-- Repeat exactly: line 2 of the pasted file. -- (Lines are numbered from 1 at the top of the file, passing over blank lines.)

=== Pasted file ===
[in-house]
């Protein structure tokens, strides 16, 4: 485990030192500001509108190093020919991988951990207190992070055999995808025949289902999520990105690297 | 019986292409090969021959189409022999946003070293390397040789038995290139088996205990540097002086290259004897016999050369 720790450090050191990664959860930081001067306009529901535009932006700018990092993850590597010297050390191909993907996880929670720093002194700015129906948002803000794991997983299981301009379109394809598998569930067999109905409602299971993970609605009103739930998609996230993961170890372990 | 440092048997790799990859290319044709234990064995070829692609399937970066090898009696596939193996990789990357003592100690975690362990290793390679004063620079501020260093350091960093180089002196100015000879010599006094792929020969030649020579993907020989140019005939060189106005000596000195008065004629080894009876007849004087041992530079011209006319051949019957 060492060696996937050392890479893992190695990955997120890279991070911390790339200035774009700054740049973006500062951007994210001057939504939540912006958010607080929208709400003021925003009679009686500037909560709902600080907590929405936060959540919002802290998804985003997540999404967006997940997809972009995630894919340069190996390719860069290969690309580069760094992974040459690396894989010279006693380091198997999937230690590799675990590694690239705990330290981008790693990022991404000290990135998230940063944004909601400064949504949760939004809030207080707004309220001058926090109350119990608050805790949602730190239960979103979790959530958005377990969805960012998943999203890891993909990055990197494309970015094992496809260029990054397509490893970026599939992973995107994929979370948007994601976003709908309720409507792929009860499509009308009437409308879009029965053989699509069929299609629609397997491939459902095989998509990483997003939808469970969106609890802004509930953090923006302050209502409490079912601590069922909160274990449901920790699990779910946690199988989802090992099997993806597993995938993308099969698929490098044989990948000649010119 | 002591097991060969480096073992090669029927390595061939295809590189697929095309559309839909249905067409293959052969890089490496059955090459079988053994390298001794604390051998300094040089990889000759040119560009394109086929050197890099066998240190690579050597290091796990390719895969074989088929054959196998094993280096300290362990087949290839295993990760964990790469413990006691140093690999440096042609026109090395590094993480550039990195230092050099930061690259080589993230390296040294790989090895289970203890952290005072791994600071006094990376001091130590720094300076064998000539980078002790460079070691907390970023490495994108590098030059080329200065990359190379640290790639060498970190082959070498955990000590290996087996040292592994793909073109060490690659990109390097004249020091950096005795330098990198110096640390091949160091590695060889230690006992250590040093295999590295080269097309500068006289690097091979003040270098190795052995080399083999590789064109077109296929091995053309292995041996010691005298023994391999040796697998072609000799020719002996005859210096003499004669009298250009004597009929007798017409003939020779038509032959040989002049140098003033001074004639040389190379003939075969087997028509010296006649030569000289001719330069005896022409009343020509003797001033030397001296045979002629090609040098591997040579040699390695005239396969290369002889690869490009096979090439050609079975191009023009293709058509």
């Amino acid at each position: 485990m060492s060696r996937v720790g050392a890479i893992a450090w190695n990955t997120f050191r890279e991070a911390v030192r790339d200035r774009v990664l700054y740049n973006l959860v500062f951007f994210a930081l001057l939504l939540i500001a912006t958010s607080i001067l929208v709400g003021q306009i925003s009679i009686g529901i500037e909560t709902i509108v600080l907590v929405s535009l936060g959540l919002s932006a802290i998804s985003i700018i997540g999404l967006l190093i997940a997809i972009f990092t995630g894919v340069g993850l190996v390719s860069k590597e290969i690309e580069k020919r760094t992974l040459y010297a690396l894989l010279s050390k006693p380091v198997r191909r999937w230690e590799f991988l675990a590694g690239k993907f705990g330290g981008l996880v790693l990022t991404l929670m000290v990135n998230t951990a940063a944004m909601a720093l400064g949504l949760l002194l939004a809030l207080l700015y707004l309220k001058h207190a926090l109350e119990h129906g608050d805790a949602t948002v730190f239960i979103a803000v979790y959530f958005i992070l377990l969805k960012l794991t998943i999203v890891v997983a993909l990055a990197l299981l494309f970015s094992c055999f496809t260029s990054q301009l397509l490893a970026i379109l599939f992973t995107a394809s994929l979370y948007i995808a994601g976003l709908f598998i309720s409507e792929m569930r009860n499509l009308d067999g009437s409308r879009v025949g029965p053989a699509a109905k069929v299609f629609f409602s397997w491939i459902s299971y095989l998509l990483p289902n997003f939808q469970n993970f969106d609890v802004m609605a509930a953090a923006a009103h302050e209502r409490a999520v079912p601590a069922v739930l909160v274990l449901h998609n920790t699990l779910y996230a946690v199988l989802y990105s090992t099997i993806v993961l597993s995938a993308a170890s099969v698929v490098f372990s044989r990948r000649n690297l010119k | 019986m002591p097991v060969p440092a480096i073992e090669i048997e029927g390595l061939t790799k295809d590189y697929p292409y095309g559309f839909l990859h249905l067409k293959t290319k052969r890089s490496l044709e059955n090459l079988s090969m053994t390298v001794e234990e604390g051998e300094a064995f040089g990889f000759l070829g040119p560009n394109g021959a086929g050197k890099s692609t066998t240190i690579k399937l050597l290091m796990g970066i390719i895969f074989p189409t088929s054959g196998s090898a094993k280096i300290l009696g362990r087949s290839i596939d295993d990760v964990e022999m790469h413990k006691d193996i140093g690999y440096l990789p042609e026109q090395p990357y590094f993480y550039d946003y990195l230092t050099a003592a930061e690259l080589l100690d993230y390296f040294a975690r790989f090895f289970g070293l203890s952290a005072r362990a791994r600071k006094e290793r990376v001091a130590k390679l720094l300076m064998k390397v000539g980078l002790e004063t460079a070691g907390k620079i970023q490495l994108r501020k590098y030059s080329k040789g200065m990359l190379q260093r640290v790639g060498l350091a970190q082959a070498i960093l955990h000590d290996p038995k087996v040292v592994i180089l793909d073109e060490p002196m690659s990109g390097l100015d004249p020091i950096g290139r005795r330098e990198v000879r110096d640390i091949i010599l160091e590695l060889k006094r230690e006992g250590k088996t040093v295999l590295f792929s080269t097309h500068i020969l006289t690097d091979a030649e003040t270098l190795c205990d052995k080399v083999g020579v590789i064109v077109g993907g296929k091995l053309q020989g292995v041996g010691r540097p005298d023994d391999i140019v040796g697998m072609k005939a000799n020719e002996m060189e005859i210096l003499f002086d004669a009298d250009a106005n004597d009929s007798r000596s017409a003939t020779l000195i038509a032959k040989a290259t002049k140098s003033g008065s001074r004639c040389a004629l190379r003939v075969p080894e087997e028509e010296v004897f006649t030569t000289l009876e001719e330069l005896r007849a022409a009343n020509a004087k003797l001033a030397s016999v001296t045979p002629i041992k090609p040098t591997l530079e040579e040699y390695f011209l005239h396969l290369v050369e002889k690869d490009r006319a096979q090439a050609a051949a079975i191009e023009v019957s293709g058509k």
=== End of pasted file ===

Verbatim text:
């Protein structure tokens, strides 16, 4: 485990030192500001509108190093020919991988951990207190992070055999995808025949289902999520990105690297 | 019986292409090969021959189409022999946003070293390397040789038995290139088996205990540097002086290259004897016999050369 720790450090050191990664959860930081001067306009529901535009932006700018990092993850590597010297050390191909993907996880929670720093002194700015129906948002803000794991997983299981301009379109394809598998569930067999109905409602299971993970609605009103739930998609996230993961170890372990 | 440092048997790799990859290319044709234990064995070829692609399937970066090898009696596939193996990789990357003592100690975690362990290793390679004063620079501020260093350091960093180089002196100015000879010599006094792929020969030649020579993907020989140019005939060189106005000596000195008065004629080894009876007849004087041992530079011209006319051949019957 060492060696996937050392890479893992190695990955997120890279991070911390790339200035774009700054740049973006500062951007994210001057939504939540912006958010607080929208709400003021925003009679009686500037909560709902600080907590929405936060959540919002802290998804985003997540999404967006997940997809972009995630894919340069190996390719860069290969690309580069760094992974040459690396894989010279006693380091198997999937230690590799675990590694690239705990330290981008790693990022991404000290990135998230940063944004909601400064949504949760939004809030207080707004309220001058926090109350119990608050805790949602730190239960979103979790959530958005377990969805960012998943999203890891993909990055990197494309970015094992496809260029990054397509490893970026599939992973995107994929979370948007994601976003709908309720409507792929009860499509009308009437409308879009029965053989699509069929299609629609397997491939459902095989998509990483997003939808469970969106609890802004509930953090923006302050209502409490079912601590069922909160274990449901920790699990779910946690199988989802090992099997993806597993995938993308099969698929490098044989990948000649010119 | 002591097991060969480096073992090669029927390595061939295809590189697929095309559309839909249905067409293959052969890089490496059955090459079988053994390298001794604390051998300094040089990889000759040119560009394109086929050197890099066998240190690579050597290091796990390719895969074989088929054959196998094993280096300290362990087949290839295993990760964990790469413990006691140093690999440096042609026109090395590094993480550039990195230092050099930061690259080589993230390296040294790989090895289970203890952290005072791994600071006094990376001091130590720094300076064998000539980078002790460079070691907390970023490495994108590098030059080329200065990359190379640290790639060498970190082959070498955990000590290996087996040292592994793909073109060490690659990109390097004249020091950096005795330098990198110096640390091949160091590695060889230690006992250590040093295999590295080269097309500068006289690097091979003040270098190795052995080399083999590789064109077109296929091995053309292995041996010691005298023994391999040796697998072609000799020719002996005859210096003499004669009298250009004597009929007798017409003939020779038509032959040989002049140098003033001074004639040389190379003939075969087997028509010296006649030569000289001719330069005896022409009343020509003797001033030397001296045979002629090609040098591997040579040699390695005239396969290369002889690869490009096979090439050609079975191009023009293709058509």